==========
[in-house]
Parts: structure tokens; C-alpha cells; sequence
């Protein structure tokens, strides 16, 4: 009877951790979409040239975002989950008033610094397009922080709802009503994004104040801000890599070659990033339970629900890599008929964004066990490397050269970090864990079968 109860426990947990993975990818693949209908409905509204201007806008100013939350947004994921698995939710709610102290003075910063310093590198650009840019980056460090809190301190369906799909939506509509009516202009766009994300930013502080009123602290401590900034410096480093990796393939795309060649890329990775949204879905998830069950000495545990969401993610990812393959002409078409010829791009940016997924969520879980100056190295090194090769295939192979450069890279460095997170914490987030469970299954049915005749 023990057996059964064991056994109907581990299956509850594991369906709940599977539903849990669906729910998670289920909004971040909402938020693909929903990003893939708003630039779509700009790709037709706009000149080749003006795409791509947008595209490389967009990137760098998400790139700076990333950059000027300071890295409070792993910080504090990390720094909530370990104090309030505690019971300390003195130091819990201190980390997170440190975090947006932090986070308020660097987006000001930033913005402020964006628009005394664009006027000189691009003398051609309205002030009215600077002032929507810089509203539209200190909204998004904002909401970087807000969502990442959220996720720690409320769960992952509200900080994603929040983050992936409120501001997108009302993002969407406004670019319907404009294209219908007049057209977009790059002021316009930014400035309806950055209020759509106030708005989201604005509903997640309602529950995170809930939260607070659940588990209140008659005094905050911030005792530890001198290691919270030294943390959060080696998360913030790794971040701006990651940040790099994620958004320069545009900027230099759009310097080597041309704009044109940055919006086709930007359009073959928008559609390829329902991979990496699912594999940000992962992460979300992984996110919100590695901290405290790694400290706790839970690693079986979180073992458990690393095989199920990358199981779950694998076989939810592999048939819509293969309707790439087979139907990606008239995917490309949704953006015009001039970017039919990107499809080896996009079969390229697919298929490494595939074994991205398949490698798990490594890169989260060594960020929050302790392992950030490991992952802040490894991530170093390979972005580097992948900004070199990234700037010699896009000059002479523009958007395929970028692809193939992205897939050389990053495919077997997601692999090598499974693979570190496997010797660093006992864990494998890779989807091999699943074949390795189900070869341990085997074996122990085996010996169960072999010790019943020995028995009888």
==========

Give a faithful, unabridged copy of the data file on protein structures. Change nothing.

[in-house]
Parts: structure tokens; C-alpha cells; sequence
């Protein structure tokens, strides 16, 4: 009877951790979409040239975002989950008033610094397009922080709802009503994004104040801000890599070659990033339970629900890599008929964004066990490397050269970090864990079968 109860426990947990993975990818693949209908409905509204201007806008100013939350947004994921698995939710709610102290003075910063310093590198650009840019980056460090809190301190369906799909939506509509009516202009766009994300930013502080009123602290401590900034410096480093990796393939795309060649890329990775949204879905998830069950000495545990969401993610990812393959002409078409010829791009940016997924969520879980100056190295090194090769295939192979450069890279460095997170914490987030469970299954049915005749 023990057996059964064991056994109907581990299956509850594991369906709940599977539903849990669906729910998670289920909004971040909402938020693909929903990003893939708003630039779509700009790709037709706009000149080749003006795409791509947008595209490389967009990137760098998400790139700076990333950059000027300071890295409070792993910080504090990390720094909530370990104090309030505690019971300390003195130091819990201190980390997170440190975090947006932090986070308020660097987006000001930033913005402020964006628009005394664009006027000189691009003398051609309205002030009215600077002032929507810089509203539209200190909204998004904002909401970087807000969502990442959220996720720690409320769960992952509200900080994603929040983050992936409120501001997108009302993002969407406004670019319907404009294209219908007049057209977009790059002021316009930014400035309806950055209020759509106030708005989201604005509903997640309602529950995170809930939260607070659940588990209140008659005094905050911030005792530890001198290691919270030294943390959060080696998360913030790794971040701006990651940040790099994620958004320069545009900027230099759009310097080597041309704009044109940055919006086709930007359009073959928008559609390829329902991979990496699912594999940000992962992460979300992984996110919100590695901290405290790694400290706790839970690693079986979180073992458990690393095989199920990358199981779950694998076989939810592999048939819509293969309707790439087979139907990606008239995917490309949704953006015009001039970017039919990107499809080896996009079969390229697919298929490494595939074994991205398949490698798990490594890169989260060594960020929050302790392992950030490991992952802040490894991530170093390979972005580097992948900004070199990234700037010699896009000059002479523009958007395929970028692809193939992205897939050389990053495919077997997601692999090598499974693979570190496997010797660093006992864990494998890779989807091999699943074949390795189900070869341990085997074996122990085996010996169960072999010790019943020995028995009888």